How one hundred Waldensian museums stay alive

Cécile Collet
Article in 24heures (06.2017)

Some twenty new museums have opened in fifteen years in the canton, few have closed. A vitality that is based on the passion of some, but also on the diversity of the canton.

Sandra Romy of the Musée de l’Absurde in Vevey, welcomes the works of the Bienne artist Laure Jolissaint, who makes her creations on scraps of rotary press paper in her new exhibition, Jeux avec les yeux.
Photo: Chantal Dervey

What is the connection between the typewriter, Sherlock Holmes, art brut and basketball? Each of these four statements has its own museum in the canton. And this is just the tip of an iceberg of unsuspected depth. In 2016, the Swiss Museums Association counted one hundred museums in the canton of Vaud, compared with eighty fifteen years ago. This raises questions about their model, their funding and their chances of survival.

“One hundred is enormous, but it’s fairly proportional to the population and the size of the canton,” says Nicole Minder, head of the Service des affaires culturelles (SERAC) of the canton of Vaud. The Swiss figures recently published by the Federal Statistical Office prove her right: the country has 1111 museums for its 8.2 million inhabitants (compared with 778,000 for the canton). According to the head of department, the diversity of the proposals also echoes that of our large territory.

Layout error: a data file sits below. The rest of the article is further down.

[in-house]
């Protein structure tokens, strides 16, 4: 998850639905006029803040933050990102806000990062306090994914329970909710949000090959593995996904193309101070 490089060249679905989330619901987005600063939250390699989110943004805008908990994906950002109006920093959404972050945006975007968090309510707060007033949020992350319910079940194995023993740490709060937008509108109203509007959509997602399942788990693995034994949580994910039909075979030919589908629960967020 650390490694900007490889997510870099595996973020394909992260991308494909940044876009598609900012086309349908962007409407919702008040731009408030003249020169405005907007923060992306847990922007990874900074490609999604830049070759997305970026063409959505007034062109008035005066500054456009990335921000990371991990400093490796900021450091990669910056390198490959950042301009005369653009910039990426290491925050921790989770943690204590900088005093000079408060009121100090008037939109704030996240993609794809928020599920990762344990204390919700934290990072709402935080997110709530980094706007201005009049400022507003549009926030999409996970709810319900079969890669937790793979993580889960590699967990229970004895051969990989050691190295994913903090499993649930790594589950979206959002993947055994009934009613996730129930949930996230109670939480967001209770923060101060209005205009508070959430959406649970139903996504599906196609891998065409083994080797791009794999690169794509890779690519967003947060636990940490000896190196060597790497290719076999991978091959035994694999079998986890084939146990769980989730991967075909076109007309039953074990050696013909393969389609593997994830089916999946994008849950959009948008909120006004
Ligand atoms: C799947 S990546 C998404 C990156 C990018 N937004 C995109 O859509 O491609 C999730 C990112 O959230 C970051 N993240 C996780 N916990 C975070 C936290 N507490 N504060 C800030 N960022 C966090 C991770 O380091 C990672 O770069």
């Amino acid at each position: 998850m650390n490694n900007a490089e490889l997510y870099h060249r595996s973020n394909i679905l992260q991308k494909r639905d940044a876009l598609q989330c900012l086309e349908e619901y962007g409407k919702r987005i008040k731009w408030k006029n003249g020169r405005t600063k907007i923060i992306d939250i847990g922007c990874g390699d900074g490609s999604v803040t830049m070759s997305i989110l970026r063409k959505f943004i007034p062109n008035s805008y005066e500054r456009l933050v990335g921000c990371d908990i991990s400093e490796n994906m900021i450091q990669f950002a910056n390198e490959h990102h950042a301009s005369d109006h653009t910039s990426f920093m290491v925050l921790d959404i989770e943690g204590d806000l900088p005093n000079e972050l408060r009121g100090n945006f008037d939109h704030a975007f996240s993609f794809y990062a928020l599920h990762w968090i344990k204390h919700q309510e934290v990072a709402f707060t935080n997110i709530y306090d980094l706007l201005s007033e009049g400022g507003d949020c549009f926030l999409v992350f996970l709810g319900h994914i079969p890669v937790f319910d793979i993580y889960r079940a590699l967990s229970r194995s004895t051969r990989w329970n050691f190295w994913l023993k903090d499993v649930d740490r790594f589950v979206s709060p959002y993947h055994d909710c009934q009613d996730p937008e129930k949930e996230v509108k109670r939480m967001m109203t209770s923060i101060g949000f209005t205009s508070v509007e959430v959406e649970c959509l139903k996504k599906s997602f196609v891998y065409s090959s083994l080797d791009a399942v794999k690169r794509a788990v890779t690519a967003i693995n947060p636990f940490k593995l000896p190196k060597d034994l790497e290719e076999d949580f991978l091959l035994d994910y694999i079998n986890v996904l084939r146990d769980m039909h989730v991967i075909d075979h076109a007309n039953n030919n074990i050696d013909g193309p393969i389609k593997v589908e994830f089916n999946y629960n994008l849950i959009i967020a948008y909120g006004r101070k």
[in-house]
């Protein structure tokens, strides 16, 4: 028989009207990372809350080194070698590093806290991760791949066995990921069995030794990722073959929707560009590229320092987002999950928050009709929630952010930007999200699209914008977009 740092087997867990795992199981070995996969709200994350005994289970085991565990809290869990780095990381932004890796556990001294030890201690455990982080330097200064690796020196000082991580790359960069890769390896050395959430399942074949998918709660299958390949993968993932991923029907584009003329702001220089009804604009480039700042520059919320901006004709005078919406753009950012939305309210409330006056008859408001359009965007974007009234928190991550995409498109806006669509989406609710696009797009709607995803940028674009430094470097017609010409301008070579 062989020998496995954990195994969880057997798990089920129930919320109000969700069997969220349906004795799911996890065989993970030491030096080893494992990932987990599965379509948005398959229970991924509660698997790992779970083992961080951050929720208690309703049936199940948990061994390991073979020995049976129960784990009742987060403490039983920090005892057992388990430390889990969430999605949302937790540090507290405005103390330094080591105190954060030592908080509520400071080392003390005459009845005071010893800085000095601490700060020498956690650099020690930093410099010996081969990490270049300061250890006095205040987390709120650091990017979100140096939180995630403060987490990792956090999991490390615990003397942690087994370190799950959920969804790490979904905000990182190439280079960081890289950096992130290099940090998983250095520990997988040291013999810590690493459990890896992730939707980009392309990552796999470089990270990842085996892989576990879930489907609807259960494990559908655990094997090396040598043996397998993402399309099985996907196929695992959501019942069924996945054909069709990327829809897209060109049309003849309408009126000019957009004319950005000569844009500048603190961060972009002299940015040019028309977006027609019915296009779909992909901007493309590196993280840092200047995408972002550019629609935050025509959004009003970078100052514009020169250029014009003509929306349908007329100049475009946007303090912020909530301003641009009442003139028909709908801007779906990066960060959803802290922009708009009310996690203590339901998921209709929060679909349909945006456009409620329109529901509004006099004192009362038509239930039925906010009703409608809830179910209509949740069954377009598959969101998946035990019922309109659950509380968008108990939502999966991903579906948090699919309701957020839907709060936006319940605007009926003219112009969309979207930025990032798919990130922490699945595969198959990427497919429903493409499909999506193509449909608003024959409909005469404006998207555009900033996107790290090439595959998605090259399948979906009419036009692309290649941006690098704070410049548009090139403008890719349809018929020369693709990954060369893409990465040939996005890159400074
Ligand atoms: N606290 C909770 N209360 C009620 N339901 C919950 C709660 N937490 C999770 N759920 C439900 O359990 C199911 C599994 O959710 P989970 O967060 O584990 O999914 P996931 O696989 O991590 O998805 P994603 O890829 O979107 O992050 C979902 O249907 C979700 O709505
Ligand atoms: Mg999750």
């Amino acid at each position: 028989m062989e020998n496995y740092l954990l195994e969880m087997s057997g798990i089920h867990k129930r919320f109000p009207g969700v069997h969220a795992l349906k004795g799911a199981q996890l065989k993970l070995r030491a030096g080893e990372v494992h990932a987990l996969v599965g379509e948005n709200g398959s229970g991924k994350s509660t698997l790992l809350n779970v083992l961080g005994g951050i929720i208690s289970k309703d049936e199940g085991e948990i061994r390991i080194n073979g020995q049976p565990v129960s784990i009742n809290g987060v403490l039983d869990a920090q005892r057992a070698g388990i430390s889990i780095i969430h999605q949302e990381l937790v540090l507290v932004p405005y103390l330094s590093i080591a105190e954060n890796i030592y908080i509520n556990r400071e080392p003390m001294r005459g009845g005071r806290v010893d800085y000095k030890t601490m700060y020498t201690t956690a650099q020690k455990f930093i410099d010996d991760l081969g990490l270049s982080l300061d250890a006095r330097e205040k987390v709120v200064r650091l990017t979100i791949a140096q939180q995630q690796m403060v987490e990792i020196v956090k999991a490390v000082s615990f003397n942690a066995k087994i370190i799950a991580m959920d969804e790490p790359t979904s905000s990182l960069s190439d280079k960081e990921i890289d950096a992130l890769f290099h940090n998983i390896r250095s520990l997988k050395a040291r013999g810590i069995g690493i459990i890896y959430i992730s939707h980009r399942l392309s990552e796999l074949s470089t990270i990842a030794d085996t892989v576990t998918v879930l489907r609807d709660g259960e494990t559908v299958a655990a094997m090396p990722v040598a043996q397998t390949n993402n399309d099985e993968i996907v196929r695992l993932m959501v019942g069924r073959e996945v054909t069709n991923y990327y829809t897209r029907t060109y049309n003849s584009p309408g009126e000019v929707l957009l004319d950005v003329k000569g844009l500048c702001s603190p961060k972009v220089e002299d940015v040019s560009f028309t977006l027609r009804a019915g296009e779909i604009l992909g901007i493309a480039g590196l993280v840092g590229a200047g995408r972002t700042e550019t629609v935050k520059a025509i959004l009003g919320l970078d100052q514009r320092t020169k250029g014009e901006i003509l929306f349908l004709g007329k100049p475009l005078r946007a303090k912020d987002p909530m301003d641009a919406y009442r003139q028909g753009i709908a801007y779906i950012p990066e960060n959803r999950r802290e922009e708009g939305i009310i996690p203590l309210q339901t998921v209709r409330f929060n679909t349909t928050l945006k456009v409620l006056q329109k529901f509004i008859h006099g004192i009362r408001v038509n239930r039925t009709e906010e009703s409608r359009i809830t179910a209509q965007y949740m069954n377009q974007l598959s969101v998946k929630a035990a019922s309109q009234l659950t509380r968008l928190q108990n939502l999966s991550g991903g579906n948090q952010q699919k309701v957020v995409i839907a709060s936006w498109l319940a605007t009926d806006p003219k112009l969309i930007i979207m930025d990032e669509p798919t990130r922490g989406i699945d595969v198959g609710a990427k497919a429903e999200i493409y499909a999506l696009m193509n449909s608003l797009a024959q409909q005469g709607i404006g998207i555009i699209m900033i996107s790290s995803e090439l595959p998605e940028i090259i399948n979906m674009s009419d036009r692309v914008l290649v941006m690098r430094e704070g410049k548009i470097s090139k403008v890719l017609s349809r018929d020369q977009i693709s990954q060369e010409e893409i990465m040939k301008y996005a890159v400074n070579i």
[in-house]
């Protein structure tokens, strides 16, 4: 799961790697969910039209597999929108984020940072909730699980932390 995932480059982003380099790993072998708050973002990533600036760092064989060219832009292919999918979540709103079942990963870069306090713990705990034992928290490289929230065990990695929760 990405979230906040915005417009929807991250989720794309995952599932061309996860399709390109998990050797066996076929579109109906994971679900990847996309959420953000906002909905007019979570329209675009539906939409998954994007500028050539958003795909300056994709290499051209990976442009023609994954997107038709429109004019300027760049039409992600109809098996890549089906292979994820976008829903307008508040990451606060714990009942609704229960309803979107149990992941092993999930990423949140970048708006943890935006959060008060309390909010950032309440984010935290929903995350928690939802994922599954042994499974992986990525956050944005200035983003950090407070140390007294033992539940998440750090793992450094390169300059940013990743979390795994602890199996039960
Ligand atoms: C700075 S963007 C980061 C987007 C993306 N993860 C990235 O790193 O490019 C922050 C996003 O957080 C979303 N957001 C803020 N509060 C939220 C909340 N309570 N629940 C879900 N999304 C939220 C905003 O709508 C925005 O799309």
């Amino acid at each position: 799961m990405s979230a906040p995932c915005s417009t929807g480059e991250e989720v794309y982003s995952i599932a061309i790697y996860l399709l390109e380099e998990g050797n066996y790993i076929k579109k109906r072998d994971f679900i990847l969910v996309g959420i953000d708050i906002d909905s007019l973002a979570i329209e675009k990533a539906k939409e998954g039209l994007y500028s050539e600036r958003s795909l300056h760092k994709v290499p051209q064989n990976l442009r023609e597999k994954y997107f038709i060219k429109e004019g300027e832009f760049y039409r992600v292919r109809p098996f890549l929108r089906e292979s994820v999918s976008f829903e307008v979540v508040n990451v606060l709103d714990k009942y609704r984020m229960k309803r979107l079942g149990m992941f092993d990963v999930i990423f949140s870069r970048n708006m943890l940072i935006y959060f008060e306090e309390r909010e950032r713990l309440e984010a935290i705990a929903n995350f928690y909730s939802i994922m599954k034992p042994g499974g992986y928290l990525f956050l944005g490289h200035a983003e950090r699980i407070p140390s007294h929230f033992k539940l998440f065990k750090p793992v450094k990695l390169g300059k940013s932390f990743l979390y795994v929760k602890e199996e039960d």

The snag is that, although several museums open every year (and a few less close), the number of visitors does not increase. And although museums are the most visited cultural institutions in Switzerland (72%, including zoos), ahead of musical performances (71%) and monuments and sites (70%), and far ahead of the cinema (66%) and theatre (47%) (FSO 2015 figures), their attendance is necessarily “diluted” by these openings, without their costs being reduced.